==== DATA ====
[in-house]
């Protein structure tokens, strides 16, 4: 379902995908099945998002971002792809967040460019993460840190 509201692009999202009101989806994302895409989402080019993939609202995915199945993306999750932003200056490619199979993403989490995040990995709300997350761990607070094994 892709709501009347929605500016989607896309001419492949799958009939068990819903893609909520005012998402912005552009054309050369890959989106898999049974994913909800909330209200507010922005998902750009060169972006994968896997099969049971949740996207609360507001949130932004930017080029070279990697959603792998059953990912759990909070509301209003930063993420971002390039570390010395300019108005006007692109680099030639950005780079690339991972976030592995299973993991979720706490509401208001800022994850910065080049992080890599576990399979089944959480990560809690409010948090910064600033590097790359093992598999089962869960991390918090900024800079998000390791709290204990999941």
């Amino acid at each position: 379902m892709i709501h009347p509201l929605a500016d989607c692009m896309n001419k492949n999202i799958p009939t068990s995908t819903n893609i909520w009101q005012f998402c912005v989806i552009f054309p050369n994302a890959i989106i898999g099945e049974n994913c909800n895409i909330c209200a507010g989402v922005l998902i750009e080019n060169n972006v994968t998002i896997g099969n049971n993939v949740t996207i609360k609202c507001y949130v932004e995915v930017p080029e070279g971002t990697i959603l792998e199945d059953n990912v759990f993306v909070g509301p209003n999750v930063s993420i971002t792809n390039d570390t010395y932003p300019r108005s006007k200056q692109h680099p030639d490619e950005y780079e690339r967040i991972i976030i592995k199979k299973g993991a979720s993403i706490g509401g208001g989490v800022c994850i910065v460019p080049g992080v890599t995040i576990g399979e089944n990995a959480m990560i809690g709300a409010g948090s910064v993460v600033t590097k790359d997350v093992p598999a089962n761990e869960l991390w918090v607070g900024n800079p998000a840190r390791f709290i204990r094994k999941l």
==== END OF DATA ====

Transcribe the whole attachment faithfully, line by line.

[in-house]
């Protein structure tokens, strides 16, 4: 379902995908099945998002971002792809967040460019993460840190 509201692009999202009101989806994302895409989402080019993939609202995915199945993306999750932003200056490619199979993403989490995040990995709300997350761990607070094994 892709709501009347929605500016989607896309001419492949799958009939068990819903893609909520005012998402912005552009054309050369890959989106898999049974994913909800909330209200507010922005998902750009060169972006994968896997099969049971949740996207609360507001949130932004930017080029070279990697959603792998059953990912759990909070509301209003930063993420971002390039570390010395300019108005006007692109680099030639950005780079690339991972976030592995299973993991979720706490509401208001800022994850910065080049992080890599576990399979089944959480990560809690409010948090910064600033590097790359093992598999089962869960991390918090900024800079998000390791709290204990999941």
């Amino acid at each position: 379902m892709i709501h009347p509201l929605a500016d989607c692009m896309n001419k492949n999202i799958p009939t068990s995908t819903n893609i909520w009101q005012f998402c912005v989806i552009f054309p050369n994302a890959i989106i898999g099945e049974n994913c909800n895409i909330c209200a507010g989402v922005l998902i750009e080019n060169n972006v994968t998002i896997g099969n049971n993939v949740t996207i609360k609202c507001y949130v932004e995915v930017p080029e070279g971002t990697i959603l792998e199945d059953n990912v759990f993306v909070g509301p209003n999750v930063s993420i971002t792809n390039d570390t010395y932003p300019r108005s006007k200056q692109h680099p030639d490619e950005y780079e690339r967040i991972i976030i592995k199979k299973g993991a979720s993403i706490g509401g208001g989490v800022c994850i910065v460019p080049g992080v890599t995040i576990g399979e089944n990995a959480m990560i809690g709300a409010g948090s910064v993460v600033t590097k790359d997350v093992p598999a089962n761990e869960l991390w918090v607070g900024n800079p998000a840190r390791f709290i204990r094994k999941l």